New Delhi, March 17: The Centre is understood to have rejected the request for a Bhutan visit by a top Tibetan Buddhist leader on the pretext that he could “meddle” with the clergy in Bhutan.
But sources said the home ministry was concerned the approval for Tai Situ Rinpoche could be construed as a relaxation of curbs imposed because he is seen as a “Chinese agent”.
Tai Situ had found and anointed Ogyen (Ugyen) Trinley Dorje as the current Karmapa. The young Dorje is also viewed as being uncomfortably close to China, although he is recognised by the Dalai Lama.
The fears were reinforced when Rs 8 crore of unaccounted foreign exchange was found in his monastery in Himachal Pradesh in 2011 and some foreigners were arrested. Dorje was booked but the charges were dropped at the request of the BJP government then ruling the state.
The move to block the trip by Tai Situ — whose pro-China image has stuck for over two decades — is seen as part of a larger strategy that shapes New Delhi’s policy towards Tibetan Buddhists and Beijing. The plots and subplots are spread from Tibet to Sikkim, Himachal and Bhutan.
The Dalai Lama has not visited Bhutan, although it has a Tibetan settlement. Sources said the reason could be that Thimphu is not too eager to get entangled in Tibetan matters and consequently in Chinese politics.
Bhutan is also said to be “wary” of Tai Situ’s visit, although he holds a Bhutanese passport. As a child living with the 16th Karmapa, the one who preceded incumbent Dorje, Tai Situ was respected by the then Bhutan king, sources said.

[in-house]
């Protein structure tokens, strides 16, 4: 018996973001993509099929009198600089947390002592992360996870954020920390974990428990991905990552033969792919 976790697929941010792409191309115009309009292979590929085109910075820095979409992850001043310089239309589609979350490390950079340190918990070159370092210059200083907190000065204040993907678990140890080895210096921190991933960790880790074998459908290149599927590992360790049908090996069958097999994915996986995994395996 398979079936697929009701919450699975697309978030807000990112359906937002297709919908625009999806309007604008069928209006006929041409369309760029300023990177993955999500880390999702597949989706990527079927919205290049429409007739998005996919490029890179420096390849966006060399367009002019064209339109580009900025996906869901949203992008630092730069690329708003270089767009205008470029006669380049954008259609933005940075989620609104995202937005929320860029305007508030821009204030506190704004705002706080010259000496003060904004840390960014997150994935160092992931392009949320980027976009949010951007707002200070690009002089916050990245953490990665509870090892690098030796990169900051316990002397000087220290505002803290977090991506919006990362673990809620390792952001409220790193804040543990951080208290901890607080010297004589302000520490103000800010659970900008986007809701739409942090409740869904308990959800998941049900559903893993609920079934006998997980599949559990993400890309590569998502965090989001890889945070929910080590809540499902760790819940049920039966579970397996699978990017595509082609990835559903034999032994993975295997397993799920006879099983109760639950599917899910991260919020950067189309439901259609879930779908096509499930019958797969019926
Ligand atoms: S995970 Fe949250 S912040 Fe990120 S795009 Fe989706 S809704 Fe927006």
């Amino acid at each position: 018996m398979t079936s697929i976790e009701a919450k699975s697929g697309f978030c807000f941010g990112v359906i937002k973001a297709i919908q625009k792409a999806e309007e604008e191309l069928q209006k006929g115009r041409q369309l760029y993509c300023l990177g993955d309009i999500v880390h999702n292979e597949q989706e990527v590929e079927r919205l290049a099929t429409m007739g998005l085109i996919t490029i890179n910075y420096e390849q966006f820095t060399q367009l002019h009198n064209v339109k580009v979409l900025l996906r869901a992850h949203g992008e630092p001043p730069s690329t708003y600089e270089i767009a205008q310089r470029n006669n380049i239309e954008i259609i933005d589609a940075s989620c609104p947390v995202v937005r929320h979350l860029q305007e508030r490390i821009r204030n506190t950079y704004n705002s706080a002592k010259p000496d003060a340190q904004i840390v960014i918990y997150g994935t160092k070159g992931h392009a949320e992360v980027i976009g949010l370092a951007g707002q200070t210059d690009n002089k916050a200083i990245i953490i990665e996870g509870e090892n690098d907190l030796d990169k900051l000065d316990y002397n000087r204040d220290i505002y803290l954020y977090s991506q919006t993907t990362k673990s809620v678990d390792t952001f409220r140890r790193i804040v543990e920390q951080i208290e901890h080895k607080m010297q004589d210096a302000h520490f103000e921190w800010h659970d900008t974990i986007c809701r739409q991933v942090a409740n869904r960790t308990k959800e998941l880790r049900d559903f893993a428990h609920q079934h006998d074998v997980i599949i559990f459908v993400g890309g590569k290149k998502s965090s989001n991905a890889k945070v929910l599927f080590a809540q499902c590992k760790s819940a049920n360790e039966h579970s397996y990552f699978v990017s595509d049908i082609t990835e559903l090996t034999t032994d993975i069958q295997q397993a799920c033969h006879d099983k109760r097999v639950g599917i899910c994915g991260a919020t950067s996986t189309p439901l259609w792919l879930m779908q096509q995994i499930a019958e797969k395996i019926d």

Tai Situ sent the request to Delhi last week asking to be allowed to visit Bhutanese monasteries and then return to India. But the ministry does not want to give the impression that the restrictions on him have been lifted.
In the late 1990s as Tai Situ was visiting China, the security establishment in New Delhi decided to not allow him to return as it saw him as a “Chinese agent”.
The “ban” was revoked following pressure from various quarters but soon security agencies furnished “evidence” that made the government change its mind again. The ministry then decided that if Tai Situ leaves India, he would not be allowed to return.
This time, officials said, Tai Situ has asked for a “no objection” to return. “If he is allowed to visit Bhutan and allowed to return, it would amount to lifting the ban on his movement,” said a senior former IB official.
New Delhi has imposed some curbs on Dorje too — especially on visits to the Rumtek monastery in Sikkim — suspecting him and Tai Situ of being part of a long-term project to ensure “China-friendly” monasteries in the Himalayan region.
But the latest move is likely to be criticised by Himachal leaders, including Congress chief minister Virbhadra Singh, who revere Buddhist leaders. Tai Situ and Dorje, the Karmapa, enjoy similar political clout in Arunachal Pradesh.
Home ministry officials allege Tai Situ visited Hong Kong on a Bhutanese passport earlier, as well as China through Kathmandu. He also holds a Chinese passport and documents to suggest that he is a Tibetan refugee, sources said.
The Bhutan trip damper comes close on the heels of King Jigme Khesar Wangchuk’s visit to India as chief guest at this year’s Republic Day parade. “We do not think that Tai Situ Rinpoche is welcome in Bhutan,” said an official.
According to the website of Tai Situ’s Karma Kargyu sect, he was six when he fled Tibet. He travelled first to Bhutan and then to Sikkim where he “joined” the 16th Karmapa, Dorje’s predecessor. In 1975, he established the Sherab Ling monastery in Himachal, a move seen by New Delhi as a sign of rift with the then Karmapa.